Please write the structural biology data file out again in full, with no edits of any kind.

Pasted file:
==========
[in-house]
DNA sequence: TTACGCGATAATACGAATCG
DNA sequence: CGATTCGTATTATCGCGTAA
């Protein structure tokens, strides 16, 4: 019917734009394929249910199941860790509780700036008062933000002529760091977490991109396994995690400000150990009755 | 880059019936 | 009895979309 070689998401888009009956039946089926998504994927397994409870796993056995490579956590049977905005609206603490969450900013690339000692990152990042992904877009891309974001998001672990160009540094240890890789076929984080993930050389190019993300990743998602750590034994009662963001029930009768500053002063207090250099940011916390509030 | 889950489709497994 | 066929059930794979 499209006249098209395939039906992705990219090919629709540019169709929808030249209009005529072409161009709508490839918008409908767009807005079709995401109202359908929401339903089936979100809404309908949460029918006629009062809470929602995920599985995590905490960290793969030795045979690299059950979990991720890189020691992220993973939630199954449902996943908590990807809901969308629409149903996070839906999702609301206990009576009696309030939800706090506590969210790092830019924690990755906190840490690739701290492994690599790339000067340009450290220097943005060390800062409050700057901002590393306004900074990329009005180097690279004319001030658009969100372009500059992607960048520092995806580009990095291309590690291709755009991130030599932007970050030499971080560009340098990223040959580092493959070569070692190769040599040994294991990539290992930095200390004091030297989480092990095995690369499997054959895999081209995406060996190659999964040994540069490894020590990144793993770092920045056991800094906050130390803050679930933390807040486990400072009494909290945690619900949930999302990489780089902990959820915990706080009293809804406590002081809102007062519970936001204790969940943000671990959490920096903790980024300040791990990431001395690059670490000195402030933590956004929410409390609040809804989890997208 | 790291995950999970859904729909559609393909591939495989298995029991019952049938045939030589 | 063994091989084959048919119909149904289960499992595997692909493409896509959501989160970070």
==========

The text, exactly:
[in-house]
DNA sequence: TTACGCGATAATACGAATCG
DNA sequence: CGATTCGTATTATCGCGTAA
């Protein structure tokens, strides 16, 4: 019917734009394929249910199941860790509780700036008062933000002529760091977490991109396994995690400000150990009755 | 880059019936 | 009895979309 070689998401888009009956039946089926998504994927397994409870796993056995490579956590049977905005609206603490969450900013690339000692990152990042992904877009891309974001998001672990160009540094240890890789076929984080993930050389190019993300990743998602750590034994009662963001029930009768500053002063207090250099940011916390509030 | 889950489709497994 | 066929059930794979 499209006249098209395939039906992705990219090919629709540019169709929808030249209009005529072409161009709508490839918008409908767009807005079709995401109202359908929401339903089936979100809404309908949460029918006629009062809470929602995920599985995590905490960290793969030795045979690299059950979990991720890189020691992220993973939630199954449902996943908590990807809901969308629409149903996070839906999702609301206990009576009696309030939800706090506590969210790092830019924690990755906190840490690739701290492994690599790339000067340009450290220097943005060390800062409050700057901002590393306004900074990329009005180097690279004319001030658009969100372009500059992607960048520092995806580009990095291309590690291709755009991130030599932007970050030499971080560009340098990223040959580092493959070569070692190769040599040994294991990539290992930095200390004091030297989480092990095995690369499997054959895999081209995406060996190659999964040994540069490894020590990144793993770092920045056991800094906050130390803050679930933390807040486990400072009494909290945690619900949930999302990489780089902990959820915990706080009293809804406590002081809102007062519970936001204790969940943000671990959490920096903790980024300040791990990431001395690059670490000195402030933590956004929410409390609040809804989890997208 | 790291995950999970859904729909559609393909591939495989298995029991019952049938045939030589 | 063994091989084959048919119909149904289960499992595997692909493409896509959501989160970070």